Promoting mental health, demystifying mental illness, countering stigma and discrimination


Gambling

What is Gambling Addiction/Problem Gambling?

Some indicators of problem gambling:

  • A person who does not stop gambling, regardless of how bad things get.
  • A person who cannot resist the temptation to gamble.
  • A person who has problems with gambling believes that they are capable of winning. They may believe that they have secret knowledge (system or ritual) to influence a win.
  • A person who is not sure, or cannot decide, if they have a problem with gambling. This is because part of that person wants to gamble.
  • A person who cannot control their thinking about gambling.
  • People who gamble out of control will experience unmanageable lives (debts, relationships).

A questionnaire to evaluate gambling behaviours.


If the answer is 'yes' to any of the following questions, it would be useful to monitor and formulate safeguards for your gambling behaviours.

  • Are you having problems in controlling, cutting back, or stopping yourself from gambling?
  • Do you feel resentful, angry, or irritable when attempting to cut back or stop gambling?
  • Do you gamble to escape from problems or feelings of resentment, stress, boredom, guilt,anxiety or depression?
  • Have you ever gambled to get money to solve your financial problems?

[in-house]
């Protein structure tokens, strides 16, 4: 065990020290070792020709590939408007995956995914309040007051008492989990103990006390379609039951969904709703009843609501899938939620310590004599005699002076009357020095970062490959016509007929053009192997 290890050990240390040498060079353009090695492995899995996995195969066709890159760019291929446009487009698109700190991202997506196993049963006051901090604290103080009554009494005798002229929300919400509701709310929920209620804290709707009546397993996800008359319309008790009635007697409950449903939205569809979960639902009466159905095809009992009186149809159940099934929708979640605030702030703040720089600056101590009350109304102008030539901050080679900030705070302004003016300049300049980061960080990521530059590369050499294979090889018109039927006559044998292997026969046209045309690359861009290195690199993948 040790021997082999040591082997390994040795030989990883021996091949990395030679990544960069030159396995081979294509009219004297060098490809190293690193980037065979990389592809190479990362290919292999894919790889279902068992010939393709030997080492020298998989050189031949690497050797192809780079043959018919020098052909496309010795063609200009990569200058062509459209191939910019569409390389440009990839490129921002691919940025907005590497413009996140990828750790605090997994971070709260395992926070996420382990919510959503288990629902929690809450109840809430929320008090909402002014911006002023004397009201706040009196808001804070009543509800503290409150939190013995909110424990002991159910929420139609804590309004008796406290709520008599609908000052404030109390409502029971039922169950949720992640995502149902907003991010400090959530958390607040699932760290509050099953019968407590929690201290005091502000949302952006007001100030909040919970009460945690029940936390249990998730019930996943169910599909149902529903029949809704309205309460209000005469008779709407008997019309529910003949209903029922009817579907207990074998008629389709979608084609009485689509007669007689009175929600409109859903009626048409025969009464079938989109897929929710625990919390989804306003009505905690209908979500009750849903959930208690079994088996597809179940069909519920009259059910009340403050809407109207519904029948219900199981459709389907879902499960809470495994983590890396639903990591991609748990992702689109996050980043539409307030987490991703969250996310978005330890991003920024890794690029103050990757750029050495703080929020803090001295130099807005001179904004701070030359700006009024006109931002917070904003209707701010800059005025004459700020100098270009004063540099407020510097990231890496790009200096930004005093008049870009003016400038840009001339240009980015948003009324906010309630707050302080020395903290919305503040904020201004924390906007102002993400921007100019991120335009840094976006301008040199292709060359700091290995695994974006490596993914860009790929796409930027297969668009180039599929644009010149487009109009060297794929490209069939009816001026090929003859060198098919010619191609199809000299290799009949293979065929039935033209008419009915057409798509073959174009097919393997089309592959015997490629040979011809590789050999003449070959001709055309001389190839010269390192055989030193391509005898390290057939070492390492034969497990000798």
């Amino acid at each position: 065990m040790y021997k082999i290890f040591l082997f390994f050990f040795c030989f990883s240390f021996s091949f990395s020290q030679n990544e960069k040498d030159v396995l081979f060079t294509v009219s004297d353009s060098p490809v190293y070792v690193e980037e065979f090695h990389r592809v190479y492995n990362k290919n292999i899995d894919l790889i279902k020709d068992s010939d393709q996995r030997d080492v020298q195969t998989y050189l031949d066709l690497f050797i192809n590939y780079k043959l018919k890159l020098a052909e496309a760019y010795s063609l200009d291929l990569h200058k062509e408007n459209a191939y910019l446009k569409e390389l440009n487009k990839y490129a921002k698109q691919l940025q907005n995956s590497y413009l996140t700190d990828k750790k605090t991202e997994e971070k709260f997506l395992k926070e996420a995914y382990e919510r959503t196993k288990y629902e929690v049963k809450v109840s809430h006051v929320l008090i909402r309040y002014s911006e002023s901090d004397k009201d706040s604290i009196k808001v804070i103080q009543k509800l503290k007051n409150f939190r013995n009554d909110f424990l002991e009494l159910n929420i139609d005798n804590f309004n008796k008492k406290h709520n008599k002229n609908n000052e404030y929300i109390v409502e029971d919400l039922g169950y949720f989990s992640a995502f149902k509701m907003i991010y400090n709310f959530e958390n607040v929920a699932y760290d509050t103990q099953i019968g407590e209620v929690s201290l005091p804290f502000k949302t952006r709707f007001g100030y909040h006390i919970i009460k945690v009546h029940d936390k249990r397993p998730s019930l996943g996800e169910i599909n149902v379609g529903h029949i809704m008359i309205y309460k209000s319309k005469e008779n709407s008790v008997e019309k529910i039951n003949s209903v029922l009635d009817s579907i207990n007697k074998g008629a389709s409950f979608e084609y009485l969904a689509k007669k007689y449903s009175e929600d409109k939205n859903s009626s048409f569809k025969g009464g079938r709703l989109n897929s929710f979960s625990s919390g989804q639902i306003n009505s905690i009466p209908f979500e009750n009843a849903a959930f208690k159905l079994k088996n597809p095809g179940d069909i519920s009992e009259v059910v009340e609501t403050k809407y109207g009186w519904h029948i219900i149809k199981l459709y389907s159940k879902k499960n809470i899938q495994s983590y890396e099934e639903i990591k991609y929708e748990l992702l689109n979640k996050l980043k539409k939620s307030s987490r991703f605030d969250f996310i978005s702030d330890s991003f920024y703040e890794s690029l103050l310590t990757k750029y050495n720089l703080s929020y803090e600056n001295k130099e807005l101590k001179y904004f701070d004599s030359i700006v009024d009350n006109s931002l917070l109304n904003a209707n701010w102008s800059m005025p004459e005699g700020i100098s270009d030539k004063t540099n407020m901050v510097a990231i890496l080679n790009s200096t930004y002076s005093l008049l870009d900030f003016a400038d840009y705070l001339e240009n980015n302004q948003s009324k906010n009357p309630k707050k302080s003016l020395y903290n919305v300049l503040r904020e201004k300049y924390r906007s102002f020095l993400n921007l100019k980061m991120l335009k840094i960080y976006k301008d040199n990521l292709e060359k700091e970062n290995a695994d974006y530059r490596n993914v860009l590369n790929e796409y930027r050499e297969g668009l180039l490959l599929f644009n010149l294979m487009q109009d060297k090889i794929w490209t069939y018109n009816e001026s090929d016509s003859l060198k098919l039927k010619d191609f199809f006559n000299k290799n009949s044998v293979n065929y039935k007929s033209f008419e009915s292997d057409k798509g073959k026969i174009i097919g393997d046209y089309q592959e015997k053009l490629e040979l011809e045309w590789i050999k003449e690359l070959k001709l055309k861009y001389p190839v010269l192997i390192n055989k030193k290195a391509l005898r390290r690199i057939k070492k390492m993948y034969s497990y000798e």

• After losing money gambling, do you often return to gambling to chase your losses?
  • After a win, do you have a strong urge to return to win more?
  • Do you find that you need increasing amounts of money to achieve the desired satisfaction?
  • Do you ever gamble longer than you planned?
  • Did you ever gamble until your last dollar was gone?
  • Have you ever relied on others for money lost through gambling?
  • Did gambling affect your reputation, or jeopardise a significant relationship, career, or educational opportunity?
  • Do you lie to family members, counsellors, or others to conceal the extent of your gambling?

What are the warning signs?

  • Unexplained absences.
  • Missing school, work or other appointments or meetings.
  • Is preoccupied with gambling, reliving gambling experiences, or thinking about ways to get money to gamble.
  • No longer pays bills on time.